42 Matching Annotations
  1. Last 7 days
    1. Why are there so many programming languages and frameworks? Everyone has their own opinion on how something should be done. Some of these systems, like AOL, Yahoo, etc... have been around for a decade, and probably not updated much.
    2. Simple fact is that HTML support is different in them because mail clients are so old, or others are allowed to operate in browsers where not all CSS or even HTML can be applied in a secure manner. Older clients have outdated browsers that you'll likely NEVER see brought up to standards; what with Opera's standalone aging like milk, and thunderbird lagging behind the firefox on which it's even built. Don't even get me STARTED on older clients like Eudora or Outlook.
  2. Apr 2021
    1. In many computing contexts, "TTY" has become the name for any text terminal, such as an external console device, a user dialing into the system on a modem on a serial port device, a printing or graphical computer terminal on a computer's serial port or the RS-232 port on a USB-to-RS-232 converter attached to a computer's USB port, or even a terminal emulator application in the window system using a pseudoterminal device.

      It's still confusing, but this at least helps/tries to clarify.

    1. Some add a wildcard character to the name to make an abbreviation like "Un*x"[2] or "*nix", since Unix-like systems often have Unix-like names such as AIX, A/UX, HP-UX, IRIX, Linux, Minix, Ultrix, Xenix, and XNU. These patterns do not literally match many system names, but are still generally recognized to refer to any UNIX system, descendant, or work-alike, even those with completely dissimilar names such as Darwin/macOS, illumos/Solaris or FreeBSD.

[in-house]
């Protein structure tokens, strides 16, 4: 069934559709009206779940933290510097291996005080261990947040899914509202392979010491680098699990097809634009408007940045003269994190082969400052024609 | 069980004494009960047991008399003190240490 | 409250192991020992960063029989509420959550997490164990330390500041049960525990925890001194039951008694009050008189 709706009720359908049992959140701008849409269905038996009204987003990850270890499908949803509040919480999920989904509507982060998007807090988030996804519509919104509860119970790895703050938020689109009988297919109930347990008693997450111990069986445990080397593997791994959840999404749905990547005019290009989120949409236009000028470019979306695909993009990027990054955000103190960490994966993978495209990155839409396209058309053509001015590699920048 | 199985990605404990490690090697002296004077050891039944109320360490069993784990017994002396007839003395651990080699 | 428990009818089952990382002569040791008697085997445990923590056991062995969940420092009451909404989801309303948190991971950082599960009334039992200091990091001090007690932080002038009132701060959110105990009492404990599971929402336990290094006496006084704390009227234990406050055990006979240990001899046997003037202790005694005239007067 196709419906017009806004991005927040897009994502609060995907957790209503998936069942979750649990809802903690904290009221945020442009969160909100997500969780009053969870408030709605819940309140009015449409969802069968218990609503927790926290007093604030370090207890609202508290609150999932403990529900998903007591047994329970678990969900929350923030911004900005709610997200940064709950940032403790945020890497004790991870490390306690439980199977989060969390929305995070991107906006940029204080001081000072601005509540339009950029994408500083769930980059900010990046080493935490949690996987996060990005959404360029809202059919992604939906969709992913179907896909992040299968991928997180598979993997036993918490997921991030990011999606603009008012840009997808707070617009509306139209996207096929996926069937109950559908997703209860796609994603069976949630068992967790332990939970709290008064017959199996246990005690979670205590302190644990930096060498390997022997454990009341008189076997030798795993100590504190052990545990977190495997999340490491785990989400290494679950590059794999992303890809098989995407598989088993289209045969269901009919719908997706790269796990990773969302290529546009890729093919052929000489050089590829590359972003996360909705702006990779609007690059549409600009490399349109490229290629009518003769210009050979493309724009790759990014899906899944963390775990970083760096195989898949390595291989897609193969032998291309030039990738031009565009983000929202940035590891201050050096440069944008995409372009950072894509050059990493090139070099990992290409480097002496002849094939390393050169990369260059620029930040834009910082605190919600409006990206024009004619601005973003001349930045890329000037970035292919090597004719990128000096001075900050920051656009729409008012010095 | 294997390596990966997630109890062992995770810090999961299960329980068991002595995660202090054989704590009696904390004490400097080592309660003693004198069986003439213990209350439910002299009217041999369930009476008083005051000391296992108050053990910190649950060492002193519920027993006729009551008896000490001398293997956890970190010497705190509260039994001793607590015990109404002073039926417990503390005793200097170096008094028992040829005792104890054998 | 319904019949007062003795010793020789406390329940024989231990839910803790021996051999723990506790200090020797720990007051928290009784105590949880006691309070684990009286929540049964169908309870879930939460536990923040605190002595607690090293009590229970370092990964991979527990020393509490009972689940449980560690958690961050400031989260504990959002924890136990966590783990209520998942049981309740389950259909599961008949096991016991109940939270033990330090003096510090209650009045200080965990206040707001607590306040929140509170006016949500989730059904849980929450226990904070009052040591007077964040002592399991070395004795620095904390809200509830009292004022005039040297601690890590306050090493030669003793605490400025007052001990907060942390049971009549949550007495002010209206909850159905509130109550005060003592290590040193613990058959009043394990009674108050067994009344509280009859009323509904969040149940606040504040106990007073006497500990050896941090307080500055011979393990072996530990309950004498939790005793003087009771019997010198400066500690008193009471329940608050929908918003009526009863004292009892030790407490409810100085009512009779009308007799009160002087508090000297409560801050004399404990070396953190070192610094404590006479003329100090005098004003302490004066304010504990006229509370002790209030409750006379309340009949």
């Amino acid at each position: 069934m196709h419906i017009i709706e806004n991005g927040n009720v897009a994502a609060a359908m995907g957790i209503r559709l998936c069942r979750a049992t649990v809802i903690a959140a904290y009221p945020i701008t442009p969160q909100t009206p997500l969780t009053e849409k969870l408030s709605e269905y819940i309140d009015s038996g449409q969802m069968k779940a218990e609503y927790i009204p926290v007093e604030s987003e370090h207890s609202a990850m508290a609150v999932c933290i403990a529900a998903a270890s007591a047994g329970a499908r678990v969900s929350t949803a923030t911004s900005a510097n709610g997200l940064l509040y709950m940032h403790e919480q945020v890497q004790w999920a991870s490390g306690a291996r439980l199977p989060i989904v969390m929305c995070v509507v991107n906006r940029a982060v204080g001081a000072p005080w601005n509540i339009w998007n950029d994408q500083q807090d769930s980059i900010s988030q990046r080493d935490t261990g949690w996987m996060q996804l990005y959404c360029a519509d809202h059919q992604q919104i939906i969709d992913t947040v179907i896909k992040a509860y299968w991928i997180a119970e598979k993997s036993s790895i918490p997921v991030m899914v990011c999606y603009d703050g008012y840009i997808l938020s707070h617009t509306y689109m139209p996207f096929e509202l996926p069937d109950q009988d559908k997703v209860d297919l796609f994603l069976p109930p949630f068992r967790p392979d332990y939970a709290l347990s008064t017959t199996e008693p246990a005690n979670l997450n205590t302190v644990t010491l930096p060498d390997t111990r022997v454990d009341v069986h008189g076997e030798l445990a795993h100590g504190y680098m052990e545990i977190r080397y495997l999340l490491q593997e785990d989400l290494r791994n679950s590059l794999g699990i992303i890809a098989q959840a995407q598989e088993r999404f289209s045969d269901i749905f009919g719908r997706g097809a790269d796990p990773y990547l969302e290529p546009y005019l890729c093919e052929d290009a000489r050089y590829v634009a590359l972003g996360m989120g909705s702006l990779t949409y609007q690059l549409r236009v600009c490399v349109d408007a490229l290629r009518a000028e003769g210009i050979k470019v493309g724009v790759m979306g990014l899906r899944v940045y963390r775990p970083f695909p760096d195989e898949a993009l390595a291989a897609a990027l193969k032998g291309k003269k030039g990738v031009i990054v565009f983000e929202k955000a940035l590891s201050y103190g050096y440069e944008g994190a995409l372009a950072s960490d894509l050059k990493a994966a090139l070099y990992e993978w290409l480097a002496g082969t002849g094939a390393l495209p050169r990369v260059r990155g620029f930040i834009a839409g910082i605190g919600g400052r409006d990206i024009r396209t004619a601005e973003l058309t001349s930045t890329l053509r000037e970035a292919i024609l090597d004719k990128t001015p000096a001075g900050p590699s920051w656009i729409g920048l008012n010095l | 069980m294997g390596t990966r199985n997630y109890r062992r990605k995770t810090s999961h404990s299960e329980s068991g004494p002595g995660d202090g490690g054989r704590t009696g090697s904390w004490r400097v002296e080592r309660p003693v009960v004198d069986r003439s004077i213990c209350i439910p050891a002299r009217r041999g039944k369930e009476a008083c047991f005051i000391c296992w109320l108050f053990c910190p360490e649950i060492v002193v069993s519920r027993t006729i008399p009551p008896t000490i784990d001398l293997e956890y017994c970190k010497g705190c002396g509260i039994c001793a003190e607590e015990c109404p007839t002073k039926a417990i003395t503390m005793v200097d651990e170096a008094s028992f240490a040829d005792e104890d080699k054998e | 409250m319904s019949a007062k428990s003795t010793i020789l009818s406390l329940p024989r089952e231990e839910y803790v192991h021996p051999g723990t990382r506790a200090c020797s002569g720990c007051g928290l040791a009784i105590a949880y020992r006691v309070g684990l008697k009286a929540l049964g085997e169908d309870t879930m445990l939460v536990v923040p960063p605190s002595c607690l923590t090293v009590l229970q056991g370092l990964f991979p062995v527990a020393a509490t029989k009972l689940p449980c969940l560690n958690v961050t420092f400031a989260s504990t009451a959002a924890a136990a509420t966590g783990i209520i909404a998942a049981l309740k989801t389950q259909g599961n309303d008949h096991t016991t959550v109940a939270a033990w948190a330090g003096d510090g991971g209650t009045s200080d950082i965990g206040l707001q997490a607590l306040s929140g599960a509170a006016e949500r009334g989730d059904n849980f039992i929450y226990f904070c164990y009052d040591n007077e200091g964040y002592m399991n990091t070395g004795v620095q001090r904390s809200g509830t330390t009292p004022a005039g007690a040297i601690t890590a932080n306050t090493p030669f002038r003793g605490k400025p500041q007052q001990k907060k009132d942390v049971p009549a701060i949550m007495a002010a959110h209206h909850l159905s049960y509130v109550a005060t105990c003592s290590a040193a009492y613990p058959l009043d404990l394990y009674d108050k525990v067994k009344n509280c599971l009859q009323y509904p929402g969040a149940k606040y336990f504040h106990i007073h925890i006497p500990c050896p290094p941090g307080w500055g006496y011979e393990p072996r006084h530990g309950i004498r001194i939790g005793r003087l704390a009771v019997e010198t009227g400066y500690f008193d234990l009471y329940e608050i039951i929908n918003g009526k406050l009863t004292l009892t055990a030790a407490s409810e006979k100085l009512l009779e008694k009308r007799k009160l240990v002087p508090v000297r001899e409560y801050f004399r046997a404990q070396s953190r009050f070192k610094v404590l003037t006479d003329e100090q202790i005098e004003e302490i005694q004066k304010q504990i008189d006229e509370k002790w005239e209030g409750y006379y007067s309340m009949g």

3. Mar 2021
    1. Athena is still in production use at MIT. It works as software (currently a set of Debian packages)[2] that makes a machine a thin client, that will download educational applications from the MIT servers on demand
  4. Feb 2021
    1. With the introduction of CPUs which ran faster than the original 4.77 MHz Intel 8088 used in the IBM Personal Computer, programs which relied on the CPU's frequency for timing were executing faster than intended. Games in particular were often rendered unplayable. To provide some compatibility, the "turbo" button was added. Engaging turbo mode slows the system down to a state compatible with original 8086/8088 chips.
  5. Jan 2021
    1. Prior to the adoption of the Cross-Origin Resource Sharing (CORS) standard, JSONP was the only option to get a JSON response from a server of a different origin.
  6. Nov 2020
    1. In July 2010, Microsoft let go Jimmy Schementi, one of two remaining members of the IronRuby core team, and stopped funding the project.[19][20] In October 2010 Microsoft announced the Iron projects (IronRuby and IronPython) were being changed to "external" projects and enabling "community members to make contributions without Microsoft's involvement or sponsorship by a Microsoft employee".
    1. React didn't support rendering arrays without a wrapper for most of its existence 16.0.0 (September 26, 2017): Components can now return arrays and strings from render.
  7. Oct 2020
    1. In React 0.12 time frame we did a bunch of small changes to how key, ref and defaultProps works. Particularly, they get resolved early on in the React.createElement(...) call. This made sense when everything was classes, but since then, we've introduced function components. Hooks have also make function components more prevalent. It might be time to reevaluate some of those designs to simplify things (at least for function components).
    1. Facebook’s React has an optional language extension that enables you to embed HTML inside JavaScript. This extension can make your code more concise, but it also breaks compatibility with the rest of the JavaScript ecosystem. ECMAScript 6 will have template strings [1], which enable you to implement JSX (or something close to it) inside the language.
    1. The misspelling of referrer originated in the original proposal by computer scientist Phillip Hallam-Baker to incorporate the field into the HTTP specification.[4] The misspelling was set in stone by the time of its incorporation into the Request for Comments standards document RFC 1945; document co-author Roy Fielding has remarked that neither "referrer" nor the misspelling "referer" were recognized by the standard Unix spell checker of the period.